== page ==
Bill Condon’s Richard Pryor biopic has been a super smokin’ hot project in Hollywood the last couple years, with Eddie Murphy long rumored to bring the fiery comedian back into the land of the living. On celluloid, at least.
However, the project — currently titled “Richard Pryor: Is It Something I Said?” — hit what many deemed to be a troubling snag a little while back when Murphy abandoned the project over “creative differences” and Condon and the producers tapped Marlon Wayans, illustrious star of “G.I. Joe: The Rise of Cobra,” “Little Man,” “Dungeons & Dragons” and “White Chicks,” to take over the much-coveted role.
The ever-respectable Los Angeles Times has printed an intriguing interview with Wayans which attempts to placate the fearful and explain why this decision is not the travesty is may appear to be on paper. It’s an insightful read and I strongly urge you to check it out.
As crazy as it may seem, I’m honestly thrilled to see the film being taken out of Eddie Murphy’s hands. The man, while absurdly talented, is too long in the tooth for the role and, more importantly, infamous for exercising his clout in reshaping projects to fit his own sensibilities. Though he worked well with Condon in 2006’s “Dreamgirls,” at this point he’s just too erratic and difficult to risk what could potentially be a fascinating prestige flick on. It pains me to write that, but his current status in the film world speaks volumes.
I do, however, think that Wayans is a potentially brilliant casting coup. Anyone who viewed Darren Aronofsky’s “Requiem for a Dream” knows the dude has some dramatic chops and it’ll be far easier for him to pull the chameleon act and burrow into Pryor’s skin than a superstar A-lister like Murphy. Even better, Wayans is probably hungrier and more eager to show audiences what he can really do, more likely to capture the fearlessness and reckless energy that Pryor so masterfully emanated. I wouldn’t be surprised if, assuming the material is strong — probably a very good chance, judging from Condon’s track record — the former “Scary Movie” funny-man finds himself in Oscar-territory. After all, if Jim Carrey, Bill Murray, Adam Sandler and Jamie Foxx could pull off the transition from raunchy frat-house comedies into powerful dramatic acting, there’s no reason Wayans can’t.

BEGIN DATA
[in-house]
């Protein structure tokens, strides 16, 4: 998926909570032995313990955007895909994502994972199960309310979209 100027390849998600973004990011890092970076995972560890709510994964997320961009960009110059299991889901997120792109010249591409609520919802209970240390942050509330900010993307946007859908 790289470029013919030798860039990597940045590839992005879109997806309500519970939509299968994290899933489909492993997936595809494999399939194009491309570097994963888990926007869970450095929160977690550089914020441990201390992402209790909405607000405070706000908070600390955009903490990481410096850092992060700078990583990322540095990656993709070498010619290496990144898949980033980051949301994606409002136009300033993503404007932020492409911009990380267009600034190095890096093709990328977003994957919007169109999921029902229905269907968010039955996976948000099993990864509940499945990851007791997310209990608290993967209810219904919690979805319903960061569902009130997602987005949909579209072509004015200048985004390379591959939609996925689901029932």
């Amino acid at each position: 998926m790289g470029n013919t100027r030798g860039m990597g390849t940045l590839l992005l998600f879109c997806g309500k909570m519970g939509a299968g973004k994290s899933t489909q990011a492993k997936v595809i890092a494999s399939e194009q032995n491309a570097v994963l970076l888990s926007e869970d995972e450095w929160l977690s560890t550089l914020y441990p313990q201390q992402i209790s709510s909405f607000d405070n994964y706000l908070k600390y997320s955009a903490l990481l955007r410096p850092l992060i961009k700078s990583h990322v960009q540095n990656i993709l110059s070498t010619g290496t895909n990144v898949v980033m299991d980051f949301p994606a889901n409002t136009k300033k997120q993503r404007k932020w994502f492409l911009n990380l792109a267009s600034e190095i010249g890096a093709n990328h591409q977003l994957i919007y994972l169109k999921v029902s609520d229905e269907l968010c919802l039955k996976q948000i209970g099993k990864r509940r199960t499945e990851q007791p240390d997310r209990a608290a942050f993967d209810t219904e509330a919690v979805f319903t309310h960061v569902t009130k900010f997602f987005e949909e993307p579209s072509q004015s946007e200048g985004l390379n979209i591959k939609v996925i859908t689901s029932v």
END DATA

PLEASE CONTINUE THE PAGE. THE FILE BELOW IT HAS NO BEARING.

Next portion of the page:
Hopefully, Condon’s script avoids the numerous increasingly-tiresome clichés cluttering up the majority of modern biopics and finds a way to both do honorable service to Pryor’s life as well as deliver a film with some real, compelling ideas behind it. As much as I enjoyed “Ray” and “Walk the Line,” they lacked the desired scrappiness and bite that makes the genre’s best such fascinating cinematic experiences.
We’ll just have to wait and see, I suppose. With a fall shooting schedule mapped out, and a release marked for sometime in 2011 (I’d put money on November or December), “Richard Pryor: Is It Something I Said?” is going to be one of the more exciting films to track on the not-so-distant horizon.
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Follow Cam Smith on Twitter at http://twitter.com/camspcepisodes.